I will never forget him or the growth he experienced. It’s evidence of how much restorative justice can do in the name of justice, if we allow it to. He also haunts me because he reminded me so much of my incarcerated students in America: not some evil criminal but rather the product of systemic inequality, racism and poverty.

What does solitary confinement do to people, and can they recover?

I visited a federal supermax prison in Brazil, where most men were in solitary for 23 hours a day. It was one of the most frightening experiences of my life. I witnessed men going flagrantly mad, being traumatized by such an inhumane practice. Multiple studies have shown how deeply solitary damages the psyche in ways that are often unalterable; that is certainly part of why we are seeing so much attention paid to it now, particularly by President Obama, who has banned it for juveniles in federal prisons.

But I say solitary is a practice that needs to go across the board, not simply for juveniles. It has not been shown to make prisons safer—quite the contrary, actually—and it is a glaring example of cruel and unusual punishment. Like many broken aspects of our justice system, it’s used it, I think, because we are lazy. And there is no room for laziness when it comes to something as profound and far-reaching as justice.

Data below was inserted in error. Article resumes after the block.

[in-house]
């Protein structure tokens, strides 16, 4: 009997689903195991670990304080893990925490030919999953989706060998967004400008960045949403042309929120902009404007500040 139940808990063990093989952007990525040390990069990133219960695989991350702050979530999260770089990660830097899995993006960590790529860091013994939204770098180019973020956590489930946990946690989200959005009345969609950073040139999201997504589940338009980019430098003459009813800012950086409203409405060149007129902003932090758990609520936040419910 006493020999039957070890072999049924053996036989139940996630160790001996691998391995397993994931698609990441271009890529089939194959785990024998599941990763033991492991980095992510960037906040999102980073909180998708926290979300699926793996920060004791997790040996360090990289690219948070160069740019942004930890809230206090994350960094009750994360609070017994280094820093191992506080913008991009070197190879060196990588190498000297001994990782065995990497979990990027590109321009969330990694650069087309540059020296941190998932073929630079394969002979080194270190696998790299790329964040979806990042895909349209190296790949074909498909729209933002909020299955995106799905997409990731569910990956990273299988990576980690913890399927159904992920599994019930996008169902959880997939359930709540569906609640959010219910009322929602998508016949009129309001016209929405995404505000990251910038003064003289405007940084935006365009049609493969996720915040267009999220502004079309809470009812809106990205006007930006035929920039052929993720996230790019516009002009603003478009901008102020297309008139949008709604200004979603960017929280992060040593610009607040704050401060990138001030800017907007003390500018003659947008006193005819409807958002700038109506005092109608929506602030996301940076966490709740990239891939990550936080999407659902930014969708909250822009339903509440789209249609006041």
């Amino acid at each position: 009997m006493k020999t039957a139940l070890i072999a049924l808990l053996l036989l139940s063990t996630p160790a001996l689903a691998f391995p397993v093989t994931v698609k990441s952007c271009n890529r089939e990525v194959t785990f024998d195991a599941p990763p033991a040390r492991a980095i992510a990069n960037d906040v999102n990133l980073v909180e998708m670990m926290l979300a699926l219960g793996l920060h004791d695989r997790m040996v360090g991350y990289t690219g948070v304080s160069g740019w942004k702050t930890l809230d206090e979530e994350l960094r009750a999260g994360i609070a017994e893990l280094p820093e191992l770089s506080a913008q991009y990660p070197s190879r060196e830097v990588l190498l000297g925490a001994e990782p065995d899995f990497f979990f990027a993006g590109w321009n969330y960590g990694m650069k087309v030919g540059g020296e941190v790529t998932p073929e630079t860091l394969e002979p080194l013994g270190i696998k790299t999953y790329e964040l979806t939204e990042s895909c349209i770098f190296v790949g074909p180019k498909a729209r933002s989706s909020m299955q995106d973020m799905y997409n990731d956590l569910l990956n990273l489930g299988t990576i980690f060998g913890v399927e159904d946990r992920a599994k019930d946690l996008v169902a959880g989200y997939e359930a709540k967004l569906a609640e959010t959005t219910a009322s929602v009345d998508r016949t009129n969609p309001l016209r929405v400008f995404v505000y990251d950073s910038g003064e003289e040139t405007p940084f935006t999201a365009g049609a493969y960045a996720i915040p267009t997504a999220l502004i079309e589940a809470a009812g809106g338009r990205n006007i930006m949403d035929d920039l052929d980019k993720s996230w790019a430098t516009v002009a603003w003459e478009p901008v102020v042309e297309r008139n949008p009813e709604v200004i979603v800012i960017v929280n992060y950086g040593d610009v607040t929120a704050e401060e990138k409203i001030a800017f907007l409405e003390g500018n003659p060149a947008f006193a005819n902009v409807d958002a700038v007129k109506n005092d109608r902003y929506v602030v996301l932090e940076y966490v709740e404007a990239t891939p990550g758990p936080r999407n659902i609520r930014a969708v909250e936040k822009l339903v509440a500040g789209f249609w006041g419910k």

America’s incarceration rate leads the world. What does that say about us as a nation, and what is the solution?

I think America has an allegiance to punishment that in many ways transcends logic. It’s enmeshed in our capitalist ethos: an emphasis on “I” above “we” that produces a callousness, an excessive individualism and most of all a stubborn belief in the power of individual agency over and above systems and structures. This last notion allows us to tolerate extreme forms of punishment because we imagine that everyone has the power to make law-abiding, healthy choices, ignoring the fact that for centuries, certain populations have essentially been conditioned for crime, even manufactured for prisons.

Extreme individualism and a capitalist ethos produce many great things in the realm of creative innovation. But they also foster the very opposite of the communitarian spirit I witnessed in Norway, which has no room for mass incarceration and excessive vengefulness. It’s no accident that the birth of the U.S. coincides with the birth of the modern prison; our identity as a capitalist democracy manifested in the growth of the prison system.